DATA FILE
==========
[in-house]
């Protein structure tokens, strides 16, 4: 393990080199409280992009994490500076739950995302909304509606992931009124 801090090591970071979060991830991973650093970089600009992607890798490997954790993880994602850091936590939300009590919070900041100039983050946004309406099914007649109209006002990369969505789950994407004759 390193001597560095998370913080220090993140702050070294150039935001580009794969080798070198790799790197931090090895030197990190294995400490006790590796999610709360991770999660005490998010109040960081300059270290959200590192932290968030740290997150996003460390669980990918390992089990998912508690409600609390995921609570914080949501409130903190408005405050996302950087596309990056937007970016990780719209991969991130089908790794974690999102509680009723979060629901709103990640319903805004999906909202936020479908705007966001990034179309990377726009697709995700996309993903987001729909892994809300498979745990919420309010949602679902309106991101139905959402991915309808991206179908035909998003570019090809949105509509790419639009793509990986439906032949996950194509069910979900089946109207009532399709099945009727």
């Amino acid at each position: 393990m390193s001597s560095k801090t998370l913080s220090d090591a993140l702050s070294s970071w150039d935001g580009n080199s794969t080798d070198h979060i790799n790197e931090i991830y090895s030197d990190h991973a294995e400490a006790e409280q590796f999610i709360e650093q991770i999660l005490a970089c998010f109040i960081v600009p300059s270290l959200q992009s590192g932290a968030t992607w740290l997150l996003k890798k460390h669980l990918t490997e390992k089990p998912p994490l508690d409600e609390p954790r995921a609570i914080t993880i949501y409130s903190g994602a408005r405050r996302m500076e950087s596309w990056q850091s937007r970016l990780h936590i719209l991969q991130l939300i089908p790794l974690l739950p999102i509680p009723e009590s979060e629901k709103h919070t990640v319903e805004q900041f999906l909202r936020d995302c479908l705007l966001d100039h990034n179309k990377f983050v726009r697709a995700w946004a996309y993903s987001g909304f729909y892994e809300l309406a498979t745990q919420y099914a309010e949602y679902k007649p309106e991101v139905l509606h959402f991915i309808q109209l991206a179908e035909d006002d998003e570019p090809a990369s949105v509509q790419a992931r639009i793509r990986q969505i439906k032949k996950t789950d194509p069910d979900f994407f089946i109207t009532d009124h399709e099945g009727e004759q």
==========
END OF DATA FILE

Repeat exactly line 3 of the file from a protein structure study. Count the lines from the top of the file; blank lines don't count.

């Amino acid at each position: 393990m390193s001597s560095k801090t998370l913080s220090d090591a993140l702050s070294s970071w150039d935001g580009n080199s794969t080798d070198h979060i790799n790197e931090i991830y090895s030197d990190h991973a294995e400490a006790e409280q590796f999610i709360e650093q991770i999660l005490a970089c998010f109040i960081v600009p300059s270290l959200q992009s590192g932290a968030t992607w740290l997150l996003k890798k460390h669980l990918t490997e390992k089990p998912p994490l508690d409600e609390p954790r995921a609570i914080t993880i949501y409130s903190g994602a408005r405050r996302m500076e950087s596309w990056q850091s937007r970016l990780h936590i719209l991969q991130l939300i089908p790794l974690l739950p999102i509680p009723e009590s979060e629901k709103h919070t990640v319903e805004q900041f999906l909202r936020d995302c479908l705007l966001d100039h990034n179309k990377f983050v726009r697709a995700w946004a996309y993903s987001g909304f729909y892994e809300l309406a498979t745990q919420y099914a309010e949602y679902k007649p309106e991101v139905l509606h959402f991915i309808q109209l991206a179908e035909d006002d998003e570019p090809a990369s949105v509509q790419a992931r639009i793509r990986q969505i439906k032949k996950t789950d194509p069910d979900f994407f089946i109207t009532d009124h399709e099945g009727e004759q």